FROMA HARROP: Hijabs, face masks and oppression | Opinion

If I had been in the air when the Florida court overturned the public transportation mask rule, I would have been encouraged to join other passengers.

And if I had been on a certain flight in the Southwest, I would have again encouraged the call for the civility of an assistant. “I urge all passengers on my flight to be treated with courtesy and respect,” he announced. “No one will have trouble wearing a mask or not wearing a mask. It’s all up to you right now. Enjoy the fresh air.”

The requirements for the face mask, in order to protect ourselves and others from COVID-19, made a lot of sense at one point. And I would accept continuous mandates in places like the New York subway, where I would wear a mask anyway.

But many saw the rules of disguise as government oppression. When they were told to obey, the fools among them became violent children.

The designation of a supplement as a symbol of coercion has taken another form in France. The item under discussion is the hijab, a scarf used by Muslim women to cover their hair. Right-wing nationalist Marine Le Pen has become an issue in his vote against incumbent President Emmanuel Macron.

Some see this piece of cloth as an instrument of Islamist separatism, which has been exacerbated by jihadist attacks in recent years. Le Pen calls it an “Islamist uniform” and a sign of women’s addiction.

Macron is not playing. During a campaign break, she asked a woman in hijab if she was a feminist and advocated for equality between men and women. He said yes and yes, and Macron replied that this was “the best answer to all the nonsense I keep hearing.”

Underlying the headscarf controversy is a French belief that religion — its accessories and clothing — is not in the public square. France has already banned the wearing of religious symbols in public schools. This law extends to large head scarves, yarmulke, and crosses.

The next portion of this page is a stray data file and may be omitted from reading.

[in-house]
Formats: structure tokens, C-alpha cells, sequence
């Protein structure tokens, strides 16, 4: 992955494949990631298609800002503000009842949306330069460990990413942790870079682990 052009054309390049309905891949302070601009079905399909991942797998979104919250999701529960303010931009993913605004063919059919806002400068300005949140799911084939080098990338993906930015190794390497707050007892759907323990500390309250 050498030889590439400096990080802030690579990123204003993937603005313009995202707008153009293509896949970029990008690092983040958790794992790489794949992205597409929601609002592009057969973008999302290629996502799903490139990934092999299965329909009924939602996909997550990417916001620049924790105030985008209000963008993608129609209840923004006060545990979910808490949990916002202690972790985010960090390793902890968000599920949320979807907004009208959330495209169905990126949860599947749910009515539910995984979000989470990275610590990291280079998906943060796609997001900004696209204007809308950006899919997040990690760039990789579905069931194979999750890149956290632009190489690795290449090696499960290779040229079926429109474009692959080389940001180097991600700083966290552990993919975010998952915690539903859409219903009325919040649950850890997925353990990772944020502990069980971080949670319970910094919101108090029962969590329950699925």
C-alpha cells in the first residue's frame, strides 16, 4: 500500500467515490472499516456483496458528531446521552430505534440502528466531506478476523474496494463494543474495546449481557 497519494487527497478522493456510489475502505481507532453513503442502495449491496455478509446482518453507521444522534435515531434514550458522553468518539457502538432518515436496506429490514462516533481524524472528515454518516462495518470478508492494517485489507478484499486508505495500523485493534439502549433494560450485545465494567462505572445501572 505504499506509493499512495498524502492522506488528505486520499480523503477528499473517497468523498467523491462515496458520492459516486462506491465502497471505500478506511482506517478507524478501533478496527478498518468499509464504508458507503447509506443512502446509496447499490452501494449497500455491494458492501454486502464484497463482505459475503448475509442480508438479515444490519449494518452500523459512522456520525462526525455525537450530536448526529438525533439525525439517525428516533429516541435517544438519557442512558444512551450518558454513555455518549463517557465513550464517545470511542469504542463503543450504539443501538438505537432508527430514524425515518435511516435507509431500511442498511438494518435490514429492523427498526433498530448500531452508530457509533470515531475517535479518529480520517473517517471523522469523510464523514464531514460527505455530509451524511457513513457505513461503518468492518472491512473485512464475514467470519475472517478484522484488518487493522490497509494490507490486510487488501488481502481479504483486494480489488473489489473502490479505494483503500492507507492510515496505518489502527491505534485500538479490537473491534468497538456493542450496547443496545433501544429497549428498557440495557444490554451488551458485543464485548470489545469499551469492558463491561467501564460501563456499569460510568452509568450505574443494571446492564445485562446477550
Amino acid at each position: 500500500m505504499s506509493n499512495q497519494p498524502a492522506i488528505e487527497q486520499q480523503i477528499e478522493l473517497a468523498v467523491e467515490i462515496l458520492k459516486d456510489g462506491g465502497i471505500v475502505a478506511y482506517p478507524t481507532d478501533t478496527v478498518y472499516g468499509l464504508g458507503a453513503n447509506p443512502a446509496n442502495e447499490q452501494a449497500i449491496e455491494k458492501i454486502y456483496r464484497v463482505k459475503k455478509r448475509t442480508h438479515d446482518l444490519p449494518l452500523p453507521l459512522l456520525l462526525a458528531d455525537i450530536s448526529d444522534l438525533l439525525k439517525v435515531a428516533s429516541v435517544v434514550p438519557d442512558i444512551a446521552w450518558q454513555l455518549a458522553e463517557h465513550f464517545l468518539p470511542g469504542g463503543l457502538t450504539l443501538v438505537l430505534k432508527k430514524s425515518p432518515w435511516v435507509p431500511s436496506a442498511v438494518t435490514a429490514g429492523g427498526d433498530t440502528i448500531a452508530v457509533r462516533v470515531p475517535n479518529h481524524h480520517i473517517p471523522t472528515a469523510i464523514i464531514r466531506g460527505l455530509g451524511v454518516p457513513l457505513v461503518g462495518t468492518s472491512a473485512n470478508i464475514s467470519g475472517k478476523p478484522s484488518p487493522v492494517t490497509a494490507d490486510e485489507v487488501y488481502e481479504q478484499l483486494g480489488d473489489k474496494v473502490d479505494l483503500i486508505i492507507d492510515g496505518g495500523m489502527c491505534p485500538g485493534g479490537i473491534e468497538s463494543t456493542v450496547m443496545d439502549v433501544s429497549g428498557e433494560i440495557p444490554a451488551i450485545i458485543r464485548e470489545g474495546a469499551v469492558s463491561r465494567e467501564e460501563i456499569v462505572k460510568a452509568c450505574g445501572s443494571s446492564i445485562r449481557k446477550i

I’m not entirely antipathetic. Religion must be in the heart and soul and not be exploited for identity politics. Demonstrating one’s religious affiliation through dress is a form of signage. But here’s the way I share it with the French: I think most signage should be legal. It is a kind of free expression.

It can be a complicated discussion about Muslim head coverings. When is the scarf a radical message and when would Audrey Hepburn wear a silk square sitting in the back of a scooter?

Face masks are another conversation because these nose and mouth covers perform a public health function. At the beginning of the pandemic, effective vaccines did not exist, and it was difficult to get treatment for severe cases of coronavirus. Face masks became one of our only defenses against debilitating illness and death.

But then demagogues, and later, became a symbol of forced vaccinations. Their arguments were degenerate, borrowed from Macron, in a way of stupidity, often with tragic consequences.

And so we have the new death of DJ Kay Slay at 55 years old. The radio and rap star gave a hard time, saying, “Cats know I have no limits.” Uninserted Slay may have thought “COVID won’t kill me fabulous”. But he did so for several months after being tortured in a hospital ventilator.

Returning to the more pleasant skies, the passengers gave masks to the attendants as part of a celebration. Okay, but let’s say goodbye to the good citizens who wore them too, instead of giving hard time to the staff of the airlines.

Historians may be surprised to see how masks and scarves turned into weapons for political warfare. We may have to live with that, but better habits can soften the edges.

Follow Froma Harrop on Twitter @FromaHarrop. You can contact him fharrop@gmail.com.

FROMA HARROP: Hijabs, face masks and oppression | Opinion Source link FROMA HARROP: Hijabs, face masks and oppression | Opinion

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